The concept of “Otherness” can be perceived in several European narrative writings. Despite the complications that the definition of the term might imply, most of the works presented have a deliberate emphasis on presenting the deleterious chauvinisms concerning the Orient. In Orientalist literature, one can notice the insistence on keeping the potentials and differences between the East and the West. The reader is presented with a variety of events that serve to indicate the Western superiority over the East in all aspects. In this conception, the social, philosophical and cultural structure of the Eastern societies is to be considered inferior to the Western one. Therefore, negation is viewed as the only way of comparison between the two. This study examines T.E. Lawrence’s Seven Pillars of Wisdom (SPW) as a typical orientalist text. Moreover, it sheds light on the conflicting powers in the personal identity of Lawrence himself. Through evidences and insights, it argues that though Lawrence contends that he has written a travel narrative in SPW, the novel is an autobiography of an Orientalist imperial agent, a White Man who continues the tradition of reductionism and stereotyping and technically rests on Orientalist strategies.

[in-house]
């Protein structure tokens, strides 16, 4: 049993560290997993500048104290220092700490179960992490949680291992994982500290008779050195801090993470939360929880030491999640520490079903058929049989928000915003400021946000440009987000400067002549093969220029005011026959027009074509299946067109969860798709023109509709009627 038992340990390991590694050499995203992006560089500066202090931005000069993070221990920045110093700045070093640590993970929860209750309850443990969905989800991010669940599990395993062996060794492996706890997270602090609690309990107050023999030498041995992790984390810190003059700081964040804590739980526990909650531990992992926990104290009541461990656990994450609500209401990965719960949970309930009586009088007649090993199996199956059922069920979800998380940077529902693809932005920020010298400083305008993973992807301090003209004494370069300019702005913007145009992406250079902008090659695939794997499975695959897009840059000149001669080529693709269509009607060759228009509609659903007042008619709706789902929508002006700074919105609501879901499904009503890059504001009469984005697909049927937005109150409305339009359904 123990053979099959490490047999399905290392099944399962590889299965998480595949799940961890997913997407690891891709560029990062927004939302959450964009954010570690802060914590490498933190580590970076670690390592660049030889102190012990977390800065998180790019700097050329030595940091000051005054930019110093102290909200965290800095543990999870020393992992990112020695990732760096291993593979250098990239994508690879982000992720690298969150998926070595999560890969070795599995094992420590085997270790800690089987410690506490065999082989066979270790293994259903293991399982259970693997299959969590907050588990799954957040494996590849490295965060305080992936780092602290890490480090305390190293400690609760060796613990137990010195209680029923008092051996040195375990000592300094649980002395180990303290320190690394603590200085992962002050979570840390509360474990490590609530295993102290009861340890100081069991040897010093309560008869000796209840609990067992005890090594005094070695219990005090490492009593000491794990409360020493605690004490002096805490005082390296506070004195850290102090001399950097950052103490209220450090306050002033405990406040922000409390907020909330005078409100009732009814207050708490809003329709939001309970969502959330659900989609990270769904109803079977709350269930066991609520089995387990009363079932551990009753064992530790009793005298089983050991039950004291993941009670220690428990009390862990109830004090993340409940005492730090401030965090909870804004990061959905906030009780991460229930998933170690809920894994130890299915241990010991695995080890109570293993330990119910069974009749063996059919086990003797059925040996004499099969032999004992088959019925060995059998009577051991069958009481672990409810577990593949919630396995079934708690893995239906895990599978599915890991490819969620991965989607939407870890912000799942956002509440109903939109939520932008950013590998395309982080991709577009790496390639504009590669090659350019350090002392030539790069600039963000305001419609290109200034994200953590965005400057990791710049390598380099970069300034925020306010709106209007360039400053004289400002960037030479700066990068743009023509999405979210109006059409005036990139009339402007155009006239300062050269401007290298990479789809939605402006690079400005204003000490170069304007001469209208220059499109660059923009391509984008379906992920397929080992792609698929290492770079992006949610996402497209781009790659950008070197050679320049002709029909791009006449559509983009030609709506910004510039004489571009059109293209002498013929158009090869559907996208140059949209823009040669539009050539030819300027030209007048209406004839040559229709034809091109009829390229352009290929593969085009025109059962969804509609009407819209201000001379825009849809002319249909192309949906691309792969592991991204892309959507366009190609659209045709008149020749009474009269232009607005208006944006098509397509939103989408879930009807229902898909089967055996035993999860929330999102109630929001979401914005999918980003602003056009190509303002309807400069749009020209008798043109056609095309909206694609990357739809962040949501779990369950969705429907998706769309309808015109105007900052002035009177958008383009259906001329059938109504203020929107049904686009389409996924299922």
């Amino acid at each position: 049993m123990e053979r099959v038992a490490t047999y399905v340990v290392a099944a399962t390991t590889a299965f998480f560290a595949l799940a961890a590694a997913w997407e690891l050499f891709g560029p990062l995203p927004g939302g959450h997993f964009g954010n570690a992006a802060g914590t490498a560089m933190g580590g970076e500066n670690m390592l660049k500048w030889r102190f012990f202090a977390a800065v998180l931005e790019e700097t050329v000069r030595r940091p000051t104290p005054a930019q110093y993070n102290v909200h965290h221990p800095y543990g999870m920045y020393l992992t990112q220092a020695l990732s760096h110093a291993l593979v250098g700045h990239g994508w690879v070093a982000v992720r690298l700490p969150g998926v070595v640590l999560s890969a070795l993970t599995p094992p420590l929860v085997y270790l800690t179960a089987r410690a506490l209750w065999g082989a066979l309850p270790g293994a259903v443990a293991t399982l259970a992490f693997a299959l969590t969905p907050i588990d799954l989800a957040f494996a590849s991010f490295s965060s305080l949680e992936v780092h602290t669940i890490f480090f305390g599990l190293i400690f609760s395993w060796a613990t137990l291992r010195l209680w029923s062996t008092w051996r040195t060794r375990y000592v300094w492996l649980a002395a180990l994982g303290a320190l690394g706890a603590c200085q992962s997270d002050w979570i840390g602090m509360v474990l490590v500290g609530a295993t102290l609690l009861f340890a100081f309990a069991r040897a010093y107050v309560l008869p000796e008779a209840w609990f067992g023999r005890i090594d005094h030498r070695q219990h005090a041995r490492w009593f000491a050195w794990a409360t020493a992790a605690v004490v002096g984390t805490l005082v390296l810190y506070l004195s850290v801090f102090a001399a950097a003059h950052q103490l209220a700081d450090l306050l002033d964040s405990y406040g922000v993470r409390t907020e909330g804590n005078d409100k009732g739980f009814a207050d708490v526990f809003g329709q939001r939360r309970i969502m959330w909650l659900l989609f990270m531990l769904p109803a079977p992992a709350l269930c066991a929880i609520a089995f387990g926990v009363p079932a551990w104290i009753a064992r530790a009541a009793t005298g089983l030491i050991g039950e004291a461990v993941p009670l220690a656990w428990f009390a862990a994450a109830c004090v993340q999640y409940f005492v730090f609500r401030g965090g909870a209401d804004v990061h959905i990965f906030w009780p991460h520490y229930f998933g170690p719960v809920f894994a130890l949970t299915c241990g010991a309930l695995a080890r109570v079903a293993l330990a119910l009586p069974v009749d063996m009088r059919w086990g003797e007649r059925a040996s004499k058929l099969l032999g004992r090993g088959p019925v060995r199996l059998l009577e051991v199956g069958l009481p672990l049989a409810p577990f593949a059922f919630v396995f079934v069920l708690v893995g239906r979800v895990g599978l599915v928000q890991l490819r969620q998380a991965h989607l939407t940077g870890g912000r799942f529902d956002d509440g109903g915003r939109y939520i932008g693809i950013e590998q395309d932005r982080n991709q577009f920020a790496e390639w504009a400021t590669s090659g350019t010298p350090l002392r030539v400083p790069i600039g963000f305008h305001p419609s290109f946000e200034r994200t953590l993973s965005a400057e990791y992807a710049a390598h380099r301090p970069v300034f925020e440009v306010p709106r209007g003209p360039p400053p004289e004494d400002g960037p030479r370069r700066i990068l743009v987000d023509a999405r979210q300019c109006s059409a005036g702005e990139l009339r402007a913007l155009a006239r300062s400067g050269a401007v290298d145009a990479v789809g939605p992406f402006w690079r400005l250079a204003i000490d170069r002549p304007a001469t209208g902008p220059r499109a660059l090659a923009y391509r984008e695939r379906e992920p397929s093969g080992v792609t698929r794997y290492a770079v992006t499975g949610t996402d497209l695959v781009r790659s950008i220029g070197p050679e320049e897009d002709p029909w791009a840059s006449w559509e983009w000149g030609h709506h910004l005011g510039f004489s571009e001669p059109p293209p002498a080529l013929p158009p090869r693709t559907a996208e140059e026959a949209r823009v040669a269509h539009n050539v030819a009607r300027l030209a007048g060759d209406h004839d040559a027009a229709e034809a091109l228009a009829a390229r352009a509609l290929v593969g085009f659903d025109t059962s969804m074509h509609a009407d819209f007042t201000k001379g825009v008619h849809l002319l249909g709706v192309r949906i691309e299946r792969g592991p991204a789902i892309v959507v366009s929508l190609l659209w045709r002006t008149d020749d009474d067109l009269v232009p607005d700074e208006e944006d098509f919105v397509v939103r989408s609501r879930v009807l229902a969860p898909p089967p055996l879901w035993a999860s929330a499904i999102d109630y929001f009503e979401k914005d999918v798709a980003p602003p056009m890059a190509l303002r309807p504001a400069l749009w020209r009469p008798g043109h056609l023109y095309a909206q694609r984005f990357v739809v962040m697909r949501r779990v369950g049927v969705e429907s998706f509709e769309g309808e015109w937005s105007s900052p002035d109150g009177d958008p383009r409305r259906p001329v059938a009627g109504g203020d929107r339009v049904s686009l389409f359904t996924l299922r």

Arkan Naser Hussain, Hassan Qanood Jabir and Noor Kadhoum Jawad
Imperialism, orientalism, otherness, postmodernism, reductionism, stereotyping.